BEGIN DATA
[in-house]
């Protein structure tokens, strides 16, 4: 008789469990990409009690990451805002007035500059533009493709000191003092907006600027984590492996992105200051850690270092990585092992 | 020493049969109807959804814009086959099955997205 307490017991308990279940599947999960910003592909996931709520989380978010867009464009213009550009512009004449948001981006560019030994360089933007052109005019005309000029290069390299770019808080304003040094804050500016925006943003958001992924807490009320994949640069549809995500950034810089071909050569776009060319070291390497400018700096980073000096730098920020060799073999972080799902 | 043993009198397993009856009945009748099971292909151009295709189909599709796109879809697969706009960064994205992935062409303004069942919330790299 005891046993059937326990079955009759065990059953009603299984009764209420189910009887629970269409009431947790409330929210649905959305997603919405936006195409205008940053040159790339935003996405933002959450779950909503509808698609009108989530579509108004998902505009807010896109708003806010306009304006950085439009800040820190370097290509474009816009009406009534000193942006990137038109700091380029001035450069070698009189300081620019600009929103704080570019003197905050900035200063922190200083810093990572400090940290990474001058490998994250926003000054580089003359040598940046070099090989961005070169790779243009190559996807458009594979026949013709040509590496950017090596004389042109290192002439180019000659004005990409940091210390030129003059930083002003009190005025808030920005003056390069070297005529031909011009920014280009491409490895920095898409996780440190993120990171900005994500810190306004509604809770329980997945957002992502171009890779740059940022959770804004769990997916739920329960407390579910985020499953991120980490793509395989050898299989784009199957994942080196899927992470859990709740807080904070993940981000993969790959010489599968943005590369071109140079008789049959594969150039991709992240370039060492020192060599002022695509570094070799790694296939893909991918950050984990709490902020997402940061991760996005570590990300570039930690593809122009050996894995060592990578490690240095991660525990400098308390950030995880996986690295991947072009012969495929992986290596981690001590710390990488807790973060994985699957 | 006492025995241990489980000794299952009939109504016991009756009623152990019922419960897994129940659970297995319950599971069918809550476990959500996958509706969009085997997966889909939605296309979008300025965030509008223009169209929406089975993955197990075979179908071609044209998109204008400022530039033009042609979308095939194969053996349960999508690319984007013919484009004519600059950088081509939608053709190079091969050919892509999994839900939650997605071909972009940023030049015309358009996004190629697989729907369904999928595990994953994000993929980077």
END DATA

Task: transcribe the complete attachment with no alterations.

[in-house]
């Protein structure tokens, strides 16, 4: 008789469990990409009690990451805002007035500059533009493709000191003092907006600027984590492996992105200051850690270092990585092992 | 020493049969109807959804814009086959099955997205 307490017991308990279940599947999960910003592909996931709520989380978010867009464009213009550009512009004449948001981006560019030994360089933007052109005019005309000029290069390299770019808080304003040094804050500016925006943003958001992924807490009320994949640069549809995500950034810089071909050569776009060319070291390497400018700096980073000096730098920020060799073999972080799902 | 043993009198397993009856009945009748099971292909151009295709189909599709796109879809697969706009960064994205992935062409303004069942919330790299 005891046993059937326990079955009759065990059953009603299984009764209420189910009887629970269409009431947790409330929210649905959305997603919405936006195409205008940053040159790339935003996405933002959450779950909503509808698609009108989530579509108004998902505009807010896109708003806010306009304006950085439009800040820190370097290509474009816009009406009534000193942006990137038109700091380029001035450069070698009189300081620019600009929103704080570019003197905050900035200063922190200083810093990572400090940290990474001058490998994250926003000054580089003359040598940046070099090989961005070169790779243009190559996807458009594979026949013709040509590496950017090596004389042109290192002439180019000659004005990409940091210390030129003059930083002003009190005025808030920005003056390069070297005529031909011009920014280009491409490895920095898409996780440190993120990171900005994500810190306004509604809770329980997945957002992502171009890779740059940022959770804004769990997916739920329960407390579910985020499953991120980490793509395989050898299989784009199957994942080196899927992470859990709740807080904070993940981000993969790959010489599968943005590369071109140079008789049959594969150039991709992240370039060492020192060599002022695509570094070799790694296939893909991918950050984990709490902020997402940061991760996005570590990300570039930690593809122009050996894995060592990578490690240095991660525990400098308390950030995880996986690295991947072009012969495929992986290596981690001590710390990488807790973060994985699957 | 006492025995241990489980000794299952009939109504016991009756009623152990019922419960897994129940659970297995319950599971069918809550476990959500996958509706969009085997997966889909939605296309979008300025965030509008223009169209929406089975993955197990075979179908071609044209998109204008400022530039033009042609979308095939194969053996349960999508690319984007013919484009004519600059950088081509939608053709190079091969050919892509999994839900939650997605071909972009940023030049015309358009996004190629697989729907369904999928595990994953994000993929980077």